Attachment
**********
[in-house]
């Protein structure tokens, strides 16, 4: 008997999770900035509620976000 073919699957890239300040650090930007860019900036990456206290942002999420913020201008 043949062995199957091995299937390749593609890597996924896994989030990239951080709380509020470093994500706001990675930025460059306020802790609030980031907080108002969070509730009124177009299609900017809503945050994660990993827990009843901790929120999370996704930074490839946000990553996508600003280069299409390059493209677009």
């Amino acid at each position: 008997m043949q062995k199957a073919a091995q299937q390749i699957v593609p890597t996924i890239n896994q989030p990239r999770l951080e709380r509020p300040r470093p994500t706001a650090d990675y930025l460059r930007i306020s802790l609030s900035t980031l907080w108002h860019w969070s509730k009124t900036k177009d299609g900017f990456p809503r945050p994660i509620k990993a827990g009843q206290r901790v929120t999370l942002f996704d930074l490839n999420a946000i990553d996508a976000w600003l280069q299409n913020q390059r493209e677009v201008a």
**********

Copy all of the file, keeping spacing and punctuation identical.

[in-house]
């Protein structure tokens, strides 16, 4: 008997999770900035509620976000 073919699957890239300040650090930007860019900036990456206290942002999420913020201008 043949062995199957091995299937390749593609890597996924896994989030990239951080709380509020470093994500706001990675930025460059306020802790609030980031907080108002969070509730009124177009299609900017809503945050994660990993827990009843901790929120999370996704930074490839946000990553996508600003280069299409390059493209677009």
């Amino acid at each position: 008997m043949q062995k199957a073919a091995q299937q390749i699957v593609p890597t996924i890239n896994q989030p990239r999770l951080e709380r509020p300040r470093p994500t706001a650090d990675y930025l460059r930007i306020s802790l609030s900035t980031l907080w108002h860019w969070s509730k009124t900036k177009d299609g900017f990456p809503r945050p994660i509620k990993a827990g009843q206290r901790v929120t999370l942002f996704d930074l490839n999420a946000i990553d996508a976000w600003l280069q299409n913020q390059r493209e677009v201008a």